Introduction Bronchiectasis is a chronic lung condition, characterised by dilated bronchi, causing breathlessness and chronic productive cough, with intermittent infective exacerbations. Patients often have recurrent, costly hospital admissions, a poorer quality of life, and clinically significant fatigue.1 Current estimates suggest there are 26,000 adults with the condition in the UK. There is little patient information currently available. Patients reported in a questionnaire that information improved confidence.2 Information and education could improve understanding and empower patients to self-manage. Timely recognition and appropriate management of exacerbations could improve disease stability. Qualitative investigation of patients’ needs will focus plans for resource development, ensure a user-driven format and content, and improve patient engagement and benefit.
Aims To identify, explore and understand the information needs within this patient group, describing the issues in detail.
Methods An exploratory qualitative study was conducted. Eight patients (6 female, 2 male, median age 66 years, range 33–67) were recruited from an adult bronchiectasis clinic in the North of England. In-depth semi-structured interviews were conducted, audio-recorded and transcribed. Thematic analysis was undertaken to identify common themes.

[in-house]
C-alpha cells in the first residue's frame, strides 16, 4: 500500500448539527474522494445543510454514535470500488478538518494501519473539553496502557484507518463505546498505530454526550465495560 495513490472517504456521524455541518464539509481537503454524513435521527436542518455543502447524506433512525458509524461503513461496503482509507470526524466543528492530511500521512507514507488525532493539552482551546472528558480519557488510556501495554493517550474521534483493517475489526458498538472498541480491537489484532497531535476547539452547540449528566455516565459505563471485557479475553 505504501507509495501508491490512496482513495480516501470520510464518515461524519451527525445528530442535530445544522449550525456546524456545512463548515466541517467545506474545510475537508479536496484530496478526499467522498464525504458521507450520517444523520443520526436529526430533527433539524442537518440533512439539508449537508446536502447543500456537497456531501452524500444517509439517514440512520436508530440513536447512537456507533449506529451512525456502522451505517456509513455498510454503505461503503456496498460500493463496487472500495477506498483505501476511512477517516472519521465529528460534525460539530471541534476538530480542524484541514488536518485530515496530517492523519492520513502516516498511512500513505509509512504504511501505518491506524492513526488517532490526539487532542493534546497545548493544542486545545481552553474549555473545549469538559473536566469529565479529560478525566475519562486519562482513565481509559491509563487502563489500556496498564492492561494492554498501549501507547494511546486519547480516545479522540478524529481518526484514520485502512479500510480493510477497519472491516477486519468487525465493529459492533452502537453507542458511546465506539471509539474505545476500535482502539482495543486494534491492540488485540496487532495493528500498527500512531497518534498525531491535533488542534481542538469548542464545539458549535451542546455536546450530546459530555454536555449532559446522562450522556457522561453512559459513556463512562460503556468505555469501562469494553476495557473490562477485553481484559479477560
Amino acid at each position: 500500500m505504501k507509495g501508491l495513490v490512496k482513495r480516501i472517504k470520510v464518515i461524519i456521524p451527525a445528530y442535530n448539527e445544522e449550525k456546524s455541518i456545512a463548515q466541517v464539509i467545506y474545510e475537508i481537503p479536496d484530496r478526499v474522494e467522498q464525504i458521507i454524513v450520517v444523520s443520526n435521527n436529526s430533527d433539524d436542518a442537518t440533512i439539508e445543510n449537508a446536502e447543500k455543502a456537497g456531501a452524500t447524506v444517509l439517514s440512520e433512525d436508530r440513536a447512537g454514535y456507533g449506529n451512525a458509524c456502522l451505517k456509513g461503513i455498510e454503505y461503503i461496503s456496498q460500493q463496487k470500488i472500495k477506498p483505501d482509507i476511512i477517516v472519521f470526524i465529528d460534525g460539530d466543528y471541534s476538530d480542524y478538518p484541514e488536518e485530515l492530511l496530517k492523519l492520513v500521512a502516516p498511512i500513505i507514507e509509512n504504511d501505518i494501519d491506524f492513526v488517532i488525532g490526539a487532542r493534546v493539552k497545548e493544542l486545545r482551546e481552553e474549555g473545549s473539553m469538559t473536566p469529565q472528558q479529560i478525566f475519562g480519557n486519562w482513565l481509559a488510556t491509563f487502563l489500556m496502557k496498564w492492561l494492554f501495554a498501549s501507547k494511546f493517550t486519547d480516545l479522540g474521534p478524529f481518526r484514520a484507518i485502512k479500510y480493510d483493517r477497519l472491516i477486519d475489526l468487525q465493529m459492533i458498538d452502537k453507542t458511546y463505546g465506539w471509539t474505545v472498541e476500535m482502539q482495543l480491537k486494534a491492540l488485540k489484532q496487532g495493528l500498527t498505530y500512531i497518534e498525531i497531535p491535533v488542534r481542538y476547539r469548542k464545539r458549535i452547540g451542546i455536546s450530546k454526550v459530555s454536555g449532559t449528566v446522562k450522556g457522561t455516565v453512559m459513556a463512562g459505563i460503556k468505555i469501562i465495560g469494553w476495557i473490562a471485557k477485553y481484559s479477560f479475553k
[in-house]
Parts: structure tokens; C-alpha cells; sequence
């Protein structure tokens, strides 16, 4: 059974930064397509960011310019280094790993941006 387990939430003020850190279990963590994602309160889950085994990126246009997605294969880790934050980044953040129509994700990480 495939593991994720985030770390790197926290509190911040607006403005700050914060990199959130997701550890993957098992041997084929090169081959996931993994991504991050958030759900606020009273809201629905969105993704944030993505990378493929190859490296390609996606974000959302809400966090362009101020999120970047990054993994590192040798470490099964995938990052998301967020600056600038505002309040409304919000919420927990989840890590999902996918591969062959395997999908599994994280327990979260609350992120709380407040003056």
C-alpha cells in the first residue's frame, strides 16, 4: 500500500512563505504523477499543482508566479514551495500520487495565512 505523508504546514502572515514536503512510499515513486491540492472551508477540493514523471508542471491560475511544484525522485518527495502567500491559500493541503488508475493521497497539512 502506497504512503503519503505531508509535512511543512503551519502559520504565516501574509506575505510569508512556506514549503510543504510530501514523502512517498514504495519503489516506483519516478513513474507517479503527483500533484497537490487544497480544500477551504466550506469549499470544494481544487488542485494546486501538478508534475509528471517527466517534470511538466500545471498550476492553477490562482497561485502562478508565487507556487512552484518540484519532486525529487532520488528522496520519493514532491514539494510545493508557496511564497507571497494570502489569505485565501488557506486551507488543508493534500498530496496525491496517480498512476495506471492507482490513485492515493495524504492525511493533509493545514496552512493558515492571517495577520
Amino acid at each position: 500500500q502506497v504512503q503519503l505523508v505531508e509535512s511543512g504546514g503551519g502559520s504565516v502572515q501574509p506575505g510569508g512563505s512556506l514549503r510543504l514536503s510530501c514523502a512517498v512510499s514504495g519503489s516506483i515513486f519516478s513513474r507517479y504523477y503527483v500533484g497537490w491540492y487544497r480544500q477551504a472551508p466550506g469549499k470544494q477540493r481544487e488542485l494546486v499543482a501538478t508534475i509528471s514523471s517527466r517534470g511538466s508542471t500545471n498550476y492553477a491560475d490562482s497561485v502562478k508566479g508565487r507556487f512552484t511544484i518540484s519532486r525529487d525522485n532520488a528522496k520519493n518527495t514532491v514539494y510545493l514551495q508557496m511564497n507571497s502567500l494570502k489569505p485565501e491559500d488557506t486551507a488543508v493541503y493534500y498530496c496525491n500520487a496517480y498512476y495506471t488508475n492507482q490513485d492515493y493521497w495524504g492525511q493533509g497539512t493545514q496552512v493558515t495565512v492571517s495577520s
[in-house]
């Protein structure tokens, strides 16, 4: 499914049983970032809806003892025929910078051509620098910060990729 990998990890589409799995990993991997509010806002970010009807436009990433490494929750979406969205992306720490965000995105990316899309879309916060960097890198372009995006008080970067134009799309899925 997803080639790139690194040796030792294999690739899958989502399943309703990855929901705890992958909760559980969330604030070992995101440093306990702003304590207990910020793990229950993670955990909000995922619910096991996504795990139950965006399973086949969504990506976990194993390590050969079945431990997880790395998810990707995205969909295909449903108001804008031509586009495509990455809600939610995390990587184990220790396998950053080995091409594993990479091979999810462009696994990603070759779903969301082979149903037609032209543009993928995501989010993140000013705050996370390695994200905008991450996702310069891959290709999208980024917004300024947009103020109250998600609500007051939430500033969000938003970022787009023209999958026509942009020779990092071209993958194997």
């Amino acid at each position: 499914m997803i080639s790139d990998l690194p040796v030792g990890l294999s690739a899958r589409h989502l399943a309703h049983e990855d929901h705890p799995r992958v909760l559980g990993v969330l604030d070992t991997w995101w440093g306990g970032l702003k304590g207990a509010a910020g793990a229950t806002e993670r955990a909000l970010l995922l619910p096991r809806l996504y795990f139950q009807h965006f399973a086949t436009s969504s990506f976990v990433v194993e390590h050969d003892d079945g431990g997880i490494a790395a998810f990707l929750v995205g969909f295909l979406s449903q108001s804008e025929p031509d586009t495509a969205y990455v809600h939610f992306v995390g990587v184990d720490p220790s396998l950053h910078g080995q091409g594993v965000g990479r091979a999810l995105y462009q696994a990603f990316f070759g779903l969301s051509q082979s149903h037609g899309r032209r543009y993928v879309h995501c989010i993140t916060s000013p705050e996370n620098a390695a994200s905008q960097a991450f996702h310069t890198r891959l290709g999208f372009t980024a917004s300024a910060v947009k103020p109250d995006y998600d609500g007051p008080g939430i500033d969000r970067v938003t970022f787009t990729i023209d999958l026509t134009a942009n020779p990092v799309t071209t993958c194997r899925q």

Results Four main interlinking themes emerged:
Information: patients felt available information was lacking and accessible resources were needed. A crucial factor for acceptance was trust, with participants expressing a need for information to originate from a reputable source. The majority preferred a web-based resource.
Medical care and support: Patients felt that a specialist clinic provided support, help and information, yet there was a need for accessible information outside this setting.
Diagnosis experience: this had a big impact on patients; often little information and support was given. They felt more information at an early stage would help patients to cope with and manage bronchiectasis.
Living with bronchiectasis and its impact: information and knowledge seemed to be fundamental to patients learning to live with and manage their condition.
Conclusions These findings suggest patients want more information. With trustworthy resources patients could be better equipped to understand and manage bronchiectasis. Further work is planned to inform development and implementation of a user-driven information resource for patients with bronchiectasis.
Hester KLM, Macfarlane JG, Tedd H, Jary H, McAlinden P, Rostron L, Small T, Newton JL, De Soyza A. Fatigue in bronchiectasis. QJM 2012 Mar; 105(3):235–40.
Hester KLM, McAlinden P, De Soyza A, Education and information in bronchiectasis: what do patients want? European Respiratory Journal. 2011; 38 supplement 55: P3622.